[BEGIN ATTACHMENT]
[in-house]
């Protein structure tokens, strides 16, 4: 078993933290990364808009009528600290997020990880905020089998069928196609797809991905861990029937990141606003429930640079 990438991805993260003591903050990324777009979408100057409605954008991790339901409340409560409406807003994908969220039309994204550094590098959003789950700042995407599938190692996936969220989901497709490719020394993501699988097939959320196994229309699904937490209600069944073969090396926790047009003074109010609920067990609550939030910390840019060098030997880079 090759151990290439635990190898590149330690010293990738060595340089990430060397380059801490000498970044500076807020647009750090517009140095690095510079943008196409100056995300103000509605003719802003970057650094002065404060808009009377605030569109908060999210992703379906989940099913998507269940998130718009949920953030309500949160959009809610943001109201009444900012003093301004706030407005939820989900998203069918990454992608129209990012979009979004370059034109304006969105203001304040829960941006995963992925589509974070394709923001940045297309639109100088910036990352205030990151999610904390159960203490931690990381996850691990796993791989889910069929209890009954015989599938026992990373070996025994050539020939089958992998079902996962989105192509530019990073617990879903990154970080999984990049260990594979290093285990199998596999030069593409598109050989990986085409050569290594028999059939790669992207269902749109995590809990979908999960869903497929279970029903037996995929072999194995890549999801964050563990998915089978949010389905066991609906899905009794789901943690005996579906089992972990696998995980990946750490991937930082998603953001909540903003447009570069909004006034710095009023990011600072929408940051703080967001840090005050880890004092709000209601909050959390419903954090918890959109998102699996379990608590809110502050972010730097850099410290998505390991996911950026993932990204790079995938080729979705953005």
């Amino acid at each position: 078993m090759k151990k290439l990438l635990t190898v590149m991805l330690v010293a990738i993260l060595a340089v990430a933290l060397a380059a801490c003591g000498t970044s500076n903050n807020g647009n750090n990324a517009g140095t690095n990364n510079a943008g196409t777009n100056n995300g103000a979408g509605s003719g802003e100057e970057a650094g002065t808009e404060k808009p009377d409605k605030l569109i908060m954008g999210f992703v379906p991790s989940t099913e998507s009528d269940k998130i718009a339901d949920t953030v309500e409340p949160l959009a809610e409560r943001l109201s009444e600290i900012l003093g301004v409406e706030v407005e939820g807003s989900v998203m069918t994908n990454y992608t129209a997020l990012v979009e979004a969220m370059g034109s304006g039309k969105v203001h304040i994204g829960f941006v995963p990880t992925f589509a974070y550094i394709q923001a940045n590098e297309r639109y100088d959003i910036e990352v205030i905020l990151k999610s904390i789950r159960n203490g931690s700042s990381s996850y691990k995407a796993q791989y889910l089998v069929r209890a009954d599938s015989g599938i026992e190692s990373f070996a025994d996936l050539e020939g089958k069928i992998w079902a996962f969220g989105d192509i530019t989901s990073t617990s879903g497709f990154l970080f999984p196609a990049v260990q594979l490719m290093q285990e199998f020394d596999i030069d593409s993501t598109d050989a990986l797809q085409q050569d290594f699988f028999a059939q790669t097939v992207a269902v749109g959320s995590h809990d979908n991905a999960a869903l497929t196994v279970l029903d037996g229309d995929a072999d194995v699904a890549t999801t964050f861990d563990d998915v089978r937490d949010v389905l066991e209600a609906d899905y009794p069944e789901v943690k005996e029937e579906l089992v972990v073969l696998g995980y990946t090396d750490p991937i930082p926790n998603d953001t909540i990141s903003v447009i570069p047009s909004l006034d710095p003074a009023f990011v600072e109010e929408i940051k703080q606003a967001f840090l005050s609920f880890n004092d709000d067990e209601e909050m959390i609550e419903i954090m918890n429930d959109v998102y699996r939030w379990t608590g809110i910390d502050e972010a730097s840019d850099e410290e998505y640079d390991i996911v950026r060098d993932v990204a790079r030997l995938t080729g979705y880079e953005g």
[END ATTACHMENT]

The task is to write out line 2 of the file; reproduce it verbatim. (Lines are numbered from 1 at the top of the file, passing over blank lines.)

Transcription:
């Protein structure tokens, strides 16, 4: 078993933290990364808009009528600290997020990880905020089998069928196609797809991905861990029937990141606003429930640079 990438991805993260003591903050990324777009979408100057409605954008991790339901409340409560409406807003994908969220039309994204550094590098959003789950700042995407599938190692996936969220989901497709490719020394993501699988097939959320196994229309699904937490209600069944073969090396926790047009003074109010609920067990609550939030910390840019060098030997880079 090759151990290439635990190898590149330690010293990738060595340089990430060397380059801490000498970044500076807020647009750090517009140095690095510079943008196409100056995300103000509605003719802003970057650094002065404060808009009377605030569109908060999210992703379906989940099913998507269940998130718009949920953030309500949160959009809610943001109201009444900012003093301004706030407005939820989900998203069918990454992608129209990012979009979004370059034109304006969105203001304040829960941006995963992925589509974070394709923001940045297309639109100088910036990352205030990151999610904390159960203490931690990381996850691990796993791989889910069929209890009954015989599938026992990373070996025994050539020939089958992998079902996962989105192509530019990073617990879903990154970080999984990049260990594979290093285990199998596999030069593409598109050989990986085409050569290594028999059939790669992207269902749109995590809990979908999960869903497929279970029903037996995929072999194995890549999801964050563990998915089978949010389905066991609906899905009794789901943690005996579906089992972990696998995980990946750490991937930082998603953001909540903003447009570069909004006034710095009023990011600072929408940051703080967001840090005050880890004092709000209601909050959390419903954090918890959109998102699996379990608590809110502050972010730097850099410290998505390991996911950026993932990204790079995938080729979705953005």